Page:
Similar to the comment below, I feel insulted as a pr professional, but probably for different reasons. By writing this article, you’re further perpetuating the race issue – in the opposite direction. There is no excuse for racism against any race, and two wrongs don’t make a right. I think the negative comments were directed at the city rather than the agency employees, but I feel bad for those professionals working for Common Ground that not only have their work cut out for them handling the city’s account, they’re also probably feeling attacked for being white. I’m sure they’re a group of intelligent professionals just trying to do their work, and regardless of the color of their skin, let them do their job without racial judgement.

    • oshea

      As sad as that sounds. Optics count for a lot here. And we ALL know how lily white the PR industry is, so an all-white agency isn’t surprising but given the situation, yeah they are being tone deaf. I would argue that it isn’t a black PR agency because that doesn’t mean they’re culturally competent, what they needed was an multi-cultural public affairs agency, that understands communicating issues to diverse publics.

      • jupitor

        You got to ask your self how un biased can this PR firm be? If they can’t see both sides of the situtation. You have a all white agency, trying to figure out how a black community feels an how they will preseve things they put out in the public! Now how ignorant is that, you ask your self! If you want BOTH sides to be visible, you have to be given Both sides of the story! That means all firms like these should have equality in their hiring practice’s! Don’t blame it on the black community if they just point out the FACTS that you to blind to see or understand “sad in the South”! An if the Police Dept. or the Town board is to ignorant to hire an diverse agency, don’t blame the black community for pointing out the FACTS of it all! If that Agency was intelligent professionals, they would have figured this problem out long ago an made sure their agency was NOT all white! Ignorance be gets Ignorance is what my grandma use to tell me all the time as a kid!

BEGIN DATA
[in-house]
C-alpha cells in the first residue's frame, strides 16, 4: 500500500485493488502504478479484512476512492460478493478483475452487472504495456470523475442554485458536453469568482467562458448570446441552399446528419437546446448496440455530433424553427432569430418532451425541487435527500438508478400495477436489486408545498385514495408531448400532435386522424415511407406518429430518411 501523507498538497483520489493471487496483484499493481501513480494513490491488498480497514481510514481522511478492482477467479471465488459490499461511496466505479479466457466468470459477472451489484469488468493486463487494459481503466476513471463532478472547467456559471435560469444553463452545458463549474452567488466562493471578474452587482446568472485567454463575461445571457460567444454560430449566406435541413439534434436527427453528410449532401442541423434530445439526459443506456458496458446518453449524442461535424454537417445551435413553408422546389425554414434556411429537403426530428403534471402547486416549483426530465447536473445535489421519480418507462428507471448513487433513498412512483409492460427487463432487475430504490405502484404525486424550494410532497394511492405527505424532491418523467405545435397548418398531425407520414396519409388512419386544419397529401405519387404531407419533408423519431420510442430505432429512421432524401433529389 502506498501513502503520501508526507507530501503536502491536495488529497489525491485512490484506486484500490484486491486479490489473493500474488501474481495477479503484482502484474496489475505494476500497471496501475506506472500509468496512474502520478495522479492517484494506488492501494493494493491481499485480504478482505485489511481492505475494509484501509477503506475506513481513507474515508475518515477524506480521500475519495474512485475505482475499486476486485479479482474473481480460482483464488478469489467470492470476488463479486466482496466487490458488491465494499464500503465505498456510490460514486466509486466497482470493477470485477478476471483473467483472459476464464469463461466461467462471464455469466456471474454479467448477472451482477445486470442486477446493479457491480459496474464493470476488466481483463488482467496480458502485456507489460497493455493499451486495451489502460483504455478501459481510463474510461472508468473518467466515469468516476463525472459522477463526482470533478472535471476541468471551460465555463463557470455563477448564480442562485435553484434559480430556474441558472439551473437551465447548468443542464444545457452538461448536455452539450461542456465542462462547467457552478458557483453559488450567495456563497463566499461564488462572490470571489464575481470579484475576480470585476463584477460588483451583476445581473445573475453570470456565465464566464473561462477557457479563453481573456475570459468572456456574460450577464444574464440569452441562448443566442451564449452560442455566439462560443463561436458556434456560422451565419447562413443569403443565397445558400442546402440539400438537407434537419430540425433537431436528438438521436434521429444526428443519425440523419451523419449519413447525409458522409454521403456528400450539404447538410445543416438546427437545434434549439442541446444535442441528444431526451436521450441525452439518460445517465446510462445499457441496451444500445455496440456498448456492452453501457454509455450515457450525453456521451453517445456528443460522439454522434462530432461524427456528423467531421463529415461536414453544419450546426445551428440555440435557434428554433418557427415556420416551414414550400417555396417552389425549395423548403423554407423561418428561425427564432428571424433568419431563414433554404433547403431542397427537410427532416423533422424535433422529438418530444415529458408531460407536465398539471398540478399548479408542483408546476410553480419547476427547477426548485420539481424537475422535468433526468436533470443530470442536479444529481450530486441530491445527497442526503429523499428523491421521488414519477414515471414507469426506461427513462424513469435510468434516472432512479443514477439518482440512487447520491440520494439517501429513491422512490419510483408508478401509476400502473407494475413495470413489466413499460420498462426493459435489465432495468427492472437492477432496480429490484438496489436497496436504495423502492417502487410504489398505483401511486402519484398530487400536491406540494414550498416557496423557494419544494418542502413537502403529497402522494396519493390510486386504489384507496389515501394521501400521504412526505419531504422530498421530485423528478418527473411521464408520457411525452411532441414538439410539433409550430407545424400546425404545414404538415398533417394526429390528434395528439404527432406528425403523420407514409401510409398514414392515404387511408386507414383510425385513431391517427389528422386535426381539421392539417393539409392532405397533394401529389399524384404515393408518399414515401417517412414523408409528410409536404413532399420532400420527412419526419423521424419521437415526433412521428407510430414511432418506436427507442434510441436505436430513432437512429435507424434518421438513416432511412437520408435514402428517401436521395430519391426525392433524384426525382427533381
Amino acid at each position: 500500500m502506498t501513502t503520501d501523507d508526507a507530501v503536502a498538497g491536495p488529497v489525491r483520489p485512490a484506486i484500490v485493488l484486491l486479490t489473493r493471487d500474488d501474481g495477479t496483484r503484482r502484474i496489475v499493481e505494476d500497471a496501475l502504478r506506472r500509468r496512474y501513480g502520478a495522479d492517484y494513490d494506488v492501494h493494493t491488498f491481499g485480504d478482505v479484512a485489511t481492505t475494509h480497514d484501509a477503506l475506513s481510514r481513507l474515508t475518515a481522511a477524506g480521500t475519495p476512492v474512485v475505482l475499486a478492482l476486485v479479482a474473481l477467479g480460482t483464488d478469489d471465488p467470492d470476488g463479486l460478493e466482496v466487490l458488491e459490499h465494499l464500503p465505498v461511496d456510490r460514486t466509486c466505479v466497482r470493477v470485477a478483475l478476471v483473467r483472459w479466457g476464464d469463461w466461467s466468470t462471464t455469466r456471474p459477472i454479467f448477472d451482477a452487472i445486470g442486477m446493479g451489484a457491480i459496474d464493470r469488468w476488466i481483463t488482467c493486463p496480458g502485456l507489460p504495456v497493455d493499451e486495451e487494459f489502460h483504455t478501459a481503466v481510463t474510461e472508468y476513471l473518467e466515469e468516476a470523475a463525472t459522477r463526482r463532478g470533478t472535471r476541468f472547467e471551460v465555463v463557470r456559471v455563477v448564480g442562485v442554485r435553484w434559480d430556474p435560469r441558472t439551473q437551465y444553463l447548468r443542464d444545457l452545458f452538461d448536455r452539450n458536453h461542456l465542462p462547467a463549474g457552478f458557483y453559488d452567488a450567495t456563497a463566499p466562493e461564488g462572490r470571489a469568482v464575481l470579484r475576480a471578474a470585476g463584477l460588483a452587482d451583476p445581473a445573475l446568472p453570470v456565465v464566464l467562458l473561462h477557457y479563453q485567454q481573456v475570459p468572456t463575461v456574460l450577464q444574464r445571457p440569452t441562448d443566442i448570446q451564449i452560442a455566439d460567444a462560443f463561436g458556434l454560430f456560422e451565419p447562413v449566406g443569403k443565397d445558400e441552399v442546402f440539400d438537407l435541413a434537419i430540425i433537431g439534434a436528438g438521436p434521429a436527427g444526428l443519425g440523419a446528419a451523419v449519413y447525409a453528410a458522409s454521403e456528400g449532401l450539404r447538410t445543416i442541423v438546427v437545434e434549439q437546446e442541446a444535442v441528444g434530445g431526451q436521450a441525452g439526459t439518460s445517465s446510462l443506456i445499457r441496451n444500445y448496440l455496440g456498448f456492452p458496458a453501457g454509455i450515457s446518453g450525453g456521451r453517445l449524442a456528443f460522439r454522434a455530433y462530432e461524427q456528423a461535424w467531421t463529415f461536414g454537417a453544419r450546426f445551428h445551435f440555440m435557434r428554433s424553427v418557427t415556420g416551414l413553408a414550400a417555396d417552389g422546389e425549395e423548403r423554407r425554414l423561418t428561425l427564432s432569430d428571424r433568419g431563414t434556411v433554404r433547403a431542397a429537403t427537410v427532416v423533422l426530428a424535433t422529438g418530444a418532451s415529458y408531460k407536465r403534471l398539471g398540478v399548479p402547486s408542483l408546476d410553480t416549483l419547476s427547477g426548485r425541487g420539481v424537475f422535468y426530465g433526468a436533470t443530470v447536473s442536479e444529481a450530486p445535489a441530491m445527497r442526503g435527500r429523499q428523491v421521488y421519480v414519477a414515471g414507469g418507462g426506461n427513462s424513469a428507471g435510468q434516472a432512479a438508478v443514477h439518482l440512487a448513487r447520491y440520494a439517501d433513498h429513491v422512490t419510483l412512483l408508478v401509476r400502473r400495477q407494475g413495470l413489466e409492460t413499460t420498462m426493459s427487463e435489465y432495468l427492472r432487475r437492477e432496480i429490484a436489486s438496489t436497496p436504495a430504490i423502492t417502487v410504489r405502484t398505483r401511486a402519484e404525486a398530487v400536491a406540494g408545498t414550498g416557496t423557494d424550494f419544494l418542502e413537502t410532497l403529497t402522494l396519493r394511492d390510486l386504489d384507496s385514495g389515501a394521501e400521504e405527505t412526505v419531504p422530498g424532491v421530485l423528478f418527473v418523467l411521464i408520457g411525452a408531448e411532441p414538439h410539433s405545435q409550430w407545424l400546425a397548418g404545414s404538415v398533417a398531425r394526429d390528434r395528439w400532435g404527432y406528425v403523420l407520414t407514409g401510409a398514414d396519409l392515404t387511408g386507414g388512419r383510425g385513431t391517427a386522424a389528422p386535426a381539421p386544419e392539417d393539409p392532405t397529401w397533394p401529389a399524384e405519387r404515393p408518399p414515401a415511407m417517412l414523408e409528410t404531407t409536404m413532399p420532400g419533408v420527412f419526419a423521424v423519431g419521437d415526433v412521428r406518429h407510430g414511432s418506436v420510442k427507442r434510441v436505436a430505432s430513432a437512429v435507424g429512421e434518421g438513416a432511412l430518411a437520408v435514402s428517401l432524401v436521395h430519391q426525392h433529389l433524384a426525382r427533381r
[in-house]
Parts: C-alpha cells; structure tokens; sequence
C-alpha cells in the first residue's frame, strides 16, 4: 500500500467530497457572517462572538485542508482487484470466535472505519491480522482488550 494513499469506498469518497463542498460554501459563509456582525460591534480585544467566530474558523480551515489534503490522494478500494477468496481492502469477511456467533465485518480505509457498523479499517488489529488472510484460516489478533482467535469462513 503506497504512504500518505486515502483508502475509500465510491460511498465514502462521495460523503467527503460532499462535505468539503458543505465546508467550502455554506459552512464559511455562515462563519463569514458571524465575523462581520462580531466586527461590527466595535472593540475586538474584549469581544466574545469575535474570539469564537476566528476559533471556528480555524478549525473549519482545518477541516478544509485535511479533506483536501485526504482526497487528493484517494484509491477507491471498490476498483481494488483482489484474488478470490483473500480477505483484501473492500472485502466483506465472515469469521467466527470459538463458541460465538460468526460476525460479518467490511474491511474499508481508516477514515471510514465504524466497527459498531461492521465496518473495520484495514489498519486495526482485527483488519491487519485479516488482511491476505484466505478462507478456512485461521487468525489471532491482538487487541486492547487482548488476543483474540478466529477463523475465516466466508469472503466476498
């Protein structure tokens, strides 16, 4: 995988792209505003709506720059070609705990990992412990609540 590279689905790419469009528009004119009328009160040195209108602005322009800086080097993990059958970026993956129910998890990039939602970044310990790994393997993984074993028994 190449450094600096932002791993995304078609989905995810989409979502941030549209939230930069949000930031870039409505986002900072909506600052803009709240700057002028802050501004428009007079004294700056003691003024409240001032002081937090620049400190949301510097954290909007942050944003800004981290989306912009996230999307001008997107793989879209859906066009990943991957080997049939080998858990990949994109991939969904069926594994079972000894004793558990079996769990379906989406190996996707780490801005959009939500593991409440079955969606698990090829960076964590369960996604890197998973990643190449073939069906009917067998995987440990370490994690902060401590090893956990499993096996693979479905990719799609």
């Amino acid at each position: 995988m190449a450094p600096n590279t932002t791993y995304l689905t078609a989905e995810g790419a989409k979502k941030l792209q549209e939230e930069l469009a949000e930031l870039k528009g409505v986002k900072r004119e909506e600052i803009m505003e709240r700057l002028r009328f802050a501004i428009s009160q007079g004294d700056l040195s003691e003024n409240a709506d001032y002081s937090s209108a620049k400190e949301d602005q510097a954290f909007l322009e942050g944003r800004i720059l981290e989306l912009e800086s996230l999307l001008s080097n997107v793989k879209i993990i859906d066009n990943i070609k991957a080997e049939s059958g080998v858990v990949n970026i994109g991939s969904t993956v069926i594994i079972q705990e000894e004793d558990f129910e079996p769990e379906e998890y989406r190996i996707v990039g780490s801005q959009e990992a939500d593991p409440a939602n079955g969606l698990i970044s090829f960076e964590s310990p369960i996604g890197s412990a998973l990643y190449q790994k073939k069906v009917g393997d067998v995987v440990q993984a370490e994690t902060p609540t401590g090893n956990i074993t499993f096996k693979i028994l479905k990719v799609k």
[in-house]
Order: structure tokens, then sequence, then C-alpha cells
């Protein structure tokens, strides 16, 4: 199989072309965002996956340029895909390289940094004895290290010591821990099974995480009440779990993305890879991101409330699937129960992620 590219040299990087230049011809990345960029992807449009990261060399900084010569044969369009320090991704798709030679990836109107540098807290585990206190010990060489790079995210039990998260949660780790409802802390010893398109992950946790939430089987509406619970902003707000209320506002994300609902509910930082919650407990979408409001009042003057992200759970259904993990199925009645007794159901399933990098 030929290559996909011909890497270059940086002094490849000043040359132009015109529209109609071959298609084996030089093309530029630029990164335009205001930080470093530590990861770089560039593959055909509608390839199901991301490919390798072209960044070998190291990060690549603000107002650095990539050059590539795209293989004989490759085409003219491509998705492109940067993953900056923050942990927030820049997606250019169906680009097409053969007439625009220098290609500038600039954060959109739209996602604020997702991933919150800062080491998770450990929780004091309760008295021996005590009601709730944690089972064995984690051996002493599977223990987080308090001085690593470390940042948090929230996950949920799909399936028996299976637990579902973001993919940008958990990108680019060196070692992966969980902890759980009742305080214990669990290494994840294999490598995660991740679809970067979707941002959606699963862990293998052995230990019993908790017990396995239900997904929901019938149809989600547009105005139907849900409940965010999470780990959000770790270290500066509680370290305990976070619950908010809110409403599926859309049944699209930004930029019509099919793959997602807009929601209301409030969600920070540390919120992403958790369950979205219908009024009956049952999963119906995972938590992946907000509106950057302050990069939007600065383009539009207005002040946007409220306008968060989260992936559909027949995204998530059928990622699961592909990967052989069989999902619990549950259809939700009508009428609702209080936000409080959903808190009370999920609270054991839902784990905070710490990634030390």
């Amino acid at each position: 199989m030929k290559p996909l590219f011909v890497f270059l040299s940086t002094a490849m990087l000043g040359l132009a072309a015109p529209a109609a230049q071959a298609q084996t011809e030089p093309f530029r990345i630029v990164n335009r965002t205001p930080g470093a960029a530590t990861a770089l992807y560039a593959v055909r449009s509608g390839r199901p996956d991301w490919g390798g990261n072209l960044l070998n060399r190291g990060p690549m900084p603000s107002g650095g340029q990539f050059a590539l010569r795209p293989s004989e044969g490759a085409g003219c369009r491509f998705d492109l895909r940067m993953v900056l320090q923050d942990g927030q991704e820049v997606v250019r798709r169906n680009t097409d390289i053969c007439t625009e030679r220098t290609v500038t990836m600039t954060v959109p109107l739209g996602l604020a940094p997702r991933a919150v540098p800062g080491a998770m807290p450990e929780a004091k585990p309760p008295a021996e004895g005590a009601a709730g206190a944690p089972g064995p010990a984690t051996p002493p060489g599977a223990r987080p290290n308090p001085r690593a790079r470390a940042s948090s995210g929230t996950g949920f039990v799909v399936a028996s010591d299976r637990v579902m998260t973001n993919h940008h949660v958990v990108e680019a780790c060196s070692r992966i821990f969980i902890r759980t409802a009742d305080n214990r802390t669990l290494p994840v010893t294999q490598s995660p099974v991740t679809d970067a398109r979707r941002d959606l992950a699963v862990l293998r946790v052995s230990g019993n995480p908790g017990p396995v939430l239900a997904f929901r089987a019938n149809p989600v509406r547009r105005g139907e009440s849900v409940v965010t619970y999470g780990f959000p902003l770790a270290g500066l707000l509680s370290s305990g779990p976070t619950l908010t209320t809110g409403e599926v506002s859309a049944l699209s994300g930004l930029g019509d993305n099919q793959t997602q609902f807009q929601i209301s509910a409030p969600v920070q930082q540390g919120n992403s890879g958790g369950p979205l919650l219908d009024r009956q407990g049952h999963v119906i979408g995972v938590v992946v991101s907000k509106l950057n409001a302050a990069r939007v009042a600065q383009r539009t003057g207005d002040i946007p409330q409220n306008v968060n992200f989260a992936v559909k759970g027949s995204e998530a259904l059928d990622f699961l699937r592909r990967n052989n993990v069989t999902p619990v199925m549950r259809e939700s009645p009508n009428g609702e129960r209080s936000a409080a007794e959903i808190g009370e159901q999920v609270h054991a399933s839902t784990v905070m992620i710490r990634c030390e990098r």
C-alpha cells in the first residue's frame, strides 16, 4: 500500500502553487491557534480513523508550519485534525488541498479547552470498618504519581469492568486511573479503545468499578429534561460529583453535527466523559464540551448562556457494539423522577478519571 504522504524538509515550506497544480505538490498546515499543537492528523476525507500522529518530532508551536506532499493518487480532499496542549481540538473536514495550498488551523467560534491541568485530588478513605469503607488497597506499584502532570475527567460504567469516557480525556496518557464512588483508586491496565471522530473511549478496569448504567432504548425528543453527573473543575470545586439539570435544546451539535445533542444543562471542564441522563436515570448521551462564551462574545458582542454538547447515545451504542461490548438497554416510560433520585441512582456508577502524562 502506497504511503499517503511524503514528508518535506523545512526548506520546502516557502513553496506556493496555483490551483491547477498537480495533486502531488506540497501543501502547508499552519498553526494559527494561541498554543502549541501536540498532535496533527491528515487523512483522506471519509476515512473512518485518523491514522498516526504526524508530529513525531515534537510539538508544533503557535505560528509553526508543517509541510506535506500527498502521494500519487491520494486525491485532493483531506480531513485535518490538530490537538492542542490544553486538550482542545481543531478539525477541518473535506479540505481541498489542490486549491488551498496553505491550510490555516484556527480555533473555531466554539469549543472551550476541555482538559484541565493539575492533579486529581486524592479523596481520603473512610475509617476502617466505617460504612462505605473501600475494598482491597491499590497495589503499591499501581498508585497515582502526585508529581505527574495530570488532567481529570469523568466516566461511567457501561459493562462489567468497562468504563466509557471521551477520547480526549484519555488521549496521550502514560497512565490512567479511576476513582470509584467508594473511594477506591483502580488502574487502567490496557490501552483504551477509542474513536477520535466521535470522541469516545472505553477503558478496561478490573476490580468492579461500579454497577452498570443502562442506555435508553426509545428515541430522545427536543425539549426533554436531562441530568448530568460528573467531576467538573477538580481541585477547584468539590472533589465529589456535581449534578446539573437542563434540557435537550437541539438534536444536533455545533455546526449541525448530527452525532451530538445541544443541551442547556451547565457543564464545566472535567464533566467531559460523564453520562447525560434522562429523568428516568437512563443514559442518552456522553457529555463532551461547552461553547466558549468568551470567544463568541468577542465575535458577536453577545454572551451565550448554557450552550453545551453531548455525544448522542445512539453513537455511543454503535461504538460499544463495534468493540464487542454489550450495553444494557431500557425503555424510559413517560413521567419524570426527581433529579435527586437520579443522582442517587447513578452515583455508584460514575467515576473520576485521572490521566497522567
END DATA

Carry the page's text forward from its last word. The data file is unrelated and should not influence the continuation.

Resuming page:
• Sad Brown Person

      I’m sorry you feel insulted but that shows the large gulf in the white/non-white understanding of race. If you think by not discussing or addressing a problem, it goes away, you’re fooling yourself. If one doesn’t talk about dad’s alcoholism, will it go away? Get better? No–it needs to be addressed. It’s same with racial issues. Another example: The all male senate committee discussing women’s sexual health. Yeah, they’re human, too, but don’t you think women across the country didn’t say, “WTF?!” Being of an affected race, gender, special interest, DOES make a difference. There are generations of history, culture, perspective that need to be acknowledged and incorporated. It’s about respect AND crafting successful solutions. Without understanding, the plans created have a greater likelihood of not meeting goals and will worsen the situation. Not good for Ferguson, its residents or the PR firm.

  • M Gupta

    I’m going to look at this from a different point of view. The racial unrest has provided
    the City of Ferguson a perfect opportunity to bring more attention to their
    city. Yes, so far everything has been negative. However, there are so many
    groups and volunteers that could assist in a positive manner. City leaders
    should utilize this energy to bring change to their city, which may provide
    economic growth as well. Ask people for help, ask them to contribute to making
    Ferguson a better place. A great communications team can use the media to
    highlight the positives of the city, as long as they have a proper plan in
    place and the right people to deliver the message.

  • Jesper Andersen

    What a load of rubbish. You are essentially saying that every PR firm needs African Americans, Hispanics, Asians, women, handicapped people, gays and lesbians, color blind and dyslexic, people struggling with obesity etc. to be able to work with issues related to these groups? Do we also need poor PR people to fight poverty with words??

    • Twist Bates

      Yes Jesper, that is correct. If you were truly a talented PR/Communications pro, you would understand the value of a diverse team and access to diverse consultant partners. Plus, the difference between diverse groups like African Americans/Hispanics/Asians etc. and standard White people is that we speak the language of “general market America” (as we have to thrive in this culture) as well as provide special insight into engaging the communities we come from. So…we are hella valuable.

  • Dallas PR pro

    Title VII of the Civil Rights Act of 1964 says you can’t make decisions about hiring based on race. If the City of Ferguson had attempted to conduct a national search to hire black PR practitioners, it would be a violation of US employment law. While religion, sex, or national origin may be considered a bona fide
    occupational qualification in narrow contexts, race can never be a BFOQ. Common Ground could seek to partner with another firm that happens to have more African Americans on staff, but Common Ground can’t make hiring decisions based on race, either. Period. This isn’t an issue of being “tone deaf.” It’s a legal issue.